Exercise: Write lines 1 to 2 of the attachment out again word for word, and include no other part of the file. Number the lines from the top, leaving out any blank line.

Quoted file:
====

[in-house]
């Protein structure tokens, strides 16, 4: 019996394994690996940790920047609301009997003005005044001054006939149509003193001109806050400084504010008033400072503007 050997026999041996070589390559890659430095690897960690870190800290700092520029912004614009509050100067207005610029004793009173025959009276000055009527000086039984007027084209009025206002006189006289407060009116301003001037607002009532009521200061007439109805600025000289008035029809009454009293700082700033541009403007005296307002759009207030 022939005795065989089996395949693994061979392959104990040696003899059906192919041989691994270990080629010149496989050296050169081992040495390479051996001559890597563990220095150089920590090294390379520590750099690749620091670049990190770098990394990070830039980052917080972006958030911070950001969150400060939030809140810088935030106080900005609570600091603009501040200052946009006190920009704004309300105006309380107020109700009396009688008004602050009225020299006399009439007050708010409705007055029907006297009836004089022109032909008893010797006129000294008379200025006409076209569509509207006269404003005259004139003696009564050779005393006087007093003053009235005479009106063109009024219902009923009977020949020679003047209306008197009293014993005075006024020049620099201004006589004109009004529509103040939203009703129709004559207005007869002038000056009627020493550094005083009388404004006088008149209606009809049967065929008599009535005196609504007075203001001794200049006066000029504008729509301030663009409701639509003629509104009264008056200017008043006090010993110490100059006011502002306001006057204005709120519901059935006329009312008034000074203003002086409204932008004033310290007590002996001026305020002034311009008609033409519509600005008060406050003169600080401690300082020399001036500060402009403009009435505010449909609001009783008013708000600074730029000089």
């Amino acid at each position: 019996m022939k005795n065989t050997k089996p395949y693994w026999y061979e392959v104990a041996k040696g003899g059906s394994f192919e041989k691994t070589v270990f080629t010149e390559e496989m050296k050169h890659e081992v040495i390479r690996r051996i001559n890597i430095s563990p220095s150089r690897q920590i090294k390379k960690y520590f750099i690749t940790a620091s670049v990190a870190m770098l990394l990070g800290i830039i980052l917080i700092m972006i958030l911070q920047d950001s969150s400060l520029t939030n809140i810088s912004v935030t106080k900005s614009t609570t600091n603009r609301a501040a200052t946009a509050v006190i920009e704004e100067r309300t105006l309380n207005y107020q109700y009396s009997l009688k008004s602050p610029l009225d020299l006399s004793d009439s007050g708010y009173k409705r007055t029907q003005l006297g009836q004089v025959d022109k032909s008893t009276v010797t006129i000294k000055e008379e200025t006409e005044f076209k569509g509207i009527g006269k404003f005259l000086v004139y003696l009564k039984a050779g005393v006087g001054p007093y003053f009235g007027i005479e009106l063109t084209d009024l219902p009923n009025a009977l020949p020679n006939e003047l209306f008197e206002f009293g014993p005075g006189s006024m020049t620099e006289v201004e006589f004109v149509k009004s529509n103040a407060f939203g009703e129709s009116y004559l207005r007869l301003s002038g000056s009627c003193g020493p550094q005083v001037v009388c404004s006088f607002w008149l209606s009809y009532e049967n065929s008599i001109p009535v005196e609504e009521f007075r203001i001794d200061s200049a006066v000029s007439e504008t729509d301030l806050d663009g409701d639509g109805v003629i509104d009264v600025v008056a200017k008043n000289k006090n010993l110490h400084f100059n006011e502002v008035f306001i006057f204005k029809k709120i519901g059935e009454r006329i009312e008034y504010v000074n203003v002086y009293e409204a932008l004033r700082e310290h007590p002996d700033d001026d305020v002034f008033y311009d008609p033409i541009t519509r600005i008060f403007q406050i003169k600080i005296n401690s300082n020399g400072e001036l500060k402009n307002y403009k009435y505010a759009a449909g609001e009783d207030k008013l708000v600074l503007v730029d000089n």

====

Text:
[in-house]
């Protein structure tokens, strides 16, 4: 019996394994690996940790920047609301009997003005005044001054006939149509003193001109806050400084504010008033400072503007 050997026999041996070589390559890659430095690897960690870190800290700092520029912004614009509050100067207005610029004793009173025959009276000055009527000086039984007027084209009025206002006189006289407060009116301003001037607002009532009521200061007439109805600025000289008035029809009454009293700082700033541009403007005296307002759009207030 022939005795065989089996395949693994061979392959104990040696003899059906192919041989691994270990080629010149496989050296050169081992040495390479051996001559890597563990220095150089920590090294390379520590750099690749620091670049990190770098990394990070830039980052917080972006958030911070950001969150400060939030809140810088935030106080900005609570600091603009501040200052946009006190920009704004309300105006309380107020109700009396009688008004602050009225020299006399009439007050708010409705007055029907006297009836004089022109032909008893010797006129000294008379200025006409076209569509509207006269404003005259004139003696009564050779005393006087007093003053009235005479009106063109009024219902009923009977020949020679003047209306008197009293014993005075006024020049620099201004006589004109009004529509103040939203009703129709004559207005007869002038000056009627020493550094005083009388404004006088008149209606009809049967065929008599009535005196609504007075203001001794200049006066000029504008729509301030663009409701639509003629509104009264008056200017008043006090010993110490100059006011502002306001006057204005709120519901059935006329009312008034000074203003002086409204932008004033310290007590002996001026305020002034311009008609033409519509600005008060406050003169600080401690300082020399001036500060402009403009009435505010449909609001009783008013708000600074730029000089």